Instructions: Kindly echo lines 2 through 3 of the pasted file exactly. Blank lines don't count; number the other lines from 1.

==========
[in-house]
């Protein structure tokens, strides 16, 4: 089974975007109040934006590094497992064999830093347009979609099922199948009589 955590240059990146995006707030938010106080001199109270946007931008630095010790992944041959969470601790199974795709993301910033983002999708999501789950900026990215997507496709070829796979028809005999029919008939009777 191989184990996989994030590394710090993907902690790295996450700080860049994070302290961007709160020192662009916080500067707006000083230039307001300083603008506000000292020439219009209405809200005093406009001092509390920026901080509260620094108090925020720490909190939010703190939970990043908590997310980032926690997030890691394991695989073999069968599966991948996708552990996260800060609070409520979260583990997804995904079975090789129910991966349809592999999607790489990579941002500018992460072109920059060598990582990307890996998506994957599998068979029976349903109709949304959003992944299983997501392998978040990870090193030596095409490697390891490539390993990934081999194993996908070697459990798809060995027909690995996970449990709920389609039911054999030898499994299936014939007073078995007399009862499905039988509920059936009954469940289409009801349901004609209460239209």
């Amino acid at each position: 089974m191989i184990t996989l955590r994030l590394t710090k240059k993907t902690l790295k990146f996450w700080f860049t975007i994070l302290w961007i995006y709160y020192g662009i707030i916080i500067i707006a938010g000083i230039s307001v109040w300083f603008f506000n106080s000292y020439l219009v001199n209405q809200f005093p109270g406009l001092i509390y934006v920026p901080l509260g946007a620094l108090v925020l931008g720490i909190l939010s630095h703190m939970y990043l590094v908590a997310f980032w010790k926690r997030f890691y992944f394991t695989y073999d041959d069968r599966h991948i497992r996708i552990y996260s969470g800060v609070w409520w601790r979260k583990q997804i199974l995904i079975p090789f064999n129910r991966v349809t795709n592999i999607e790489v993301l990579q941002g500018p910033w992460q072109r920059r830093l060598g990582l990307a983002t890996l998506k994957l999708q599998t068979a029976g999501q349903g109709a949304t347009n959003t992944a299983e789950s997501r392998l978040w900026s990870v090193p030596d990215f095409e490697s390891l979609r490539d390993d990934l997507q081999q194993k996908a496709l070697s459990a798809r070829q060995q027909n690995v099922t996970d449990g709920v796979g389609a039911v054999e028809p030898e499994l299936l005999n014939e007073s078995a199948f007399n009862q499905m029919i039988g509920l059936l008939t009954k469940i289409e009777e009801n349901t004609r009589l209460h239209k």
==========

């Protein structure tokens, strides 16, 4: 089974975007109040934006590094497992064999830093347009979609099922199948009589 955590240059990146995006707030938010106080001199109270946007931008630095010790992944041959969470601790199974795709993301910033983002999708999501789950900026990215997507496709070829796979028809005999029919008939009777 191989184990996989994030590394710090993907902690790295996450700080860049994070302290961007709160020192662009916080500067707006000083230039307001300083603008506000000292020439219009209405809200005093406009001092509390920026901080509260620094108090925020720490909190939010703190939970990043908590997310980032926690997030890691394991695989073999069968599966991948996708552990996260800060609070409520979260583990997804995904079975090789129910991966349809592999999607790489990579941002500018992460072109920059060598990582990307890996998506994957599998068979029976349903109709949304959003992944299983997501392998978040990870090193030596095409490697390891490539390993990934081999194993996908070697459990798809060995027909690995996970449990709920389609039911054999030898499994299936014939007073078995007399009862499905039988509920059936009954469940289409009801349901004609209460239209």
């Amino acid at each position: 089974m191989i184990t996989l955590r994030l590394t710090k240059k993907t902690l790295k990146f996450w700080f860049t975007i994070l302290w961007i995006y709160y020192g662009i707030i916080i500067i707006a938010g000083i230039s307001v109040w300083f603008f506000n106080s000292y020439l219009v001199n209405q809200f005093p109270g406009l001092i509390y934006v920026p901080l509260g946007a620094l108090v925020l931008g720490i909190l939010s630095h703190m939970y990043l590094v908590a997310f980032w010790k926690r997030f890691y992944f394991t695989y073999d041959d069968r599966h991948i497992r996708i552990y996260s969470g800060v609070w409520w601790r979260k583990q997804i199974l995904i079975p090789f064999n129910r991966v349809t795709n592999i999607e790489v993301l990579q941002g500018p910033w992460q072109r920059r830093l060598g990582l990307a983002t890996l998506k994957l999708q599998t068979a029976g999501q349903g109709a949304t347009n959003t992944a299983e789950s997501r392998l978040w900026s990870v090193p030596d990215f095409e490697s390891l979609r490539d390993d990934l997507q081999q194993k996908a496709l070697s459990a798809r070829q060995q027909n690995v099922t996970d449990g709920v796979g389609a039911v054999e028809p030898e499994l299936l005999n014939e007073s078995a199948f007399n009862q499905m029919i039988g509920l059936l008939t009954k469940i289409e009777e009801n349901t004609r009589l209460h239209k």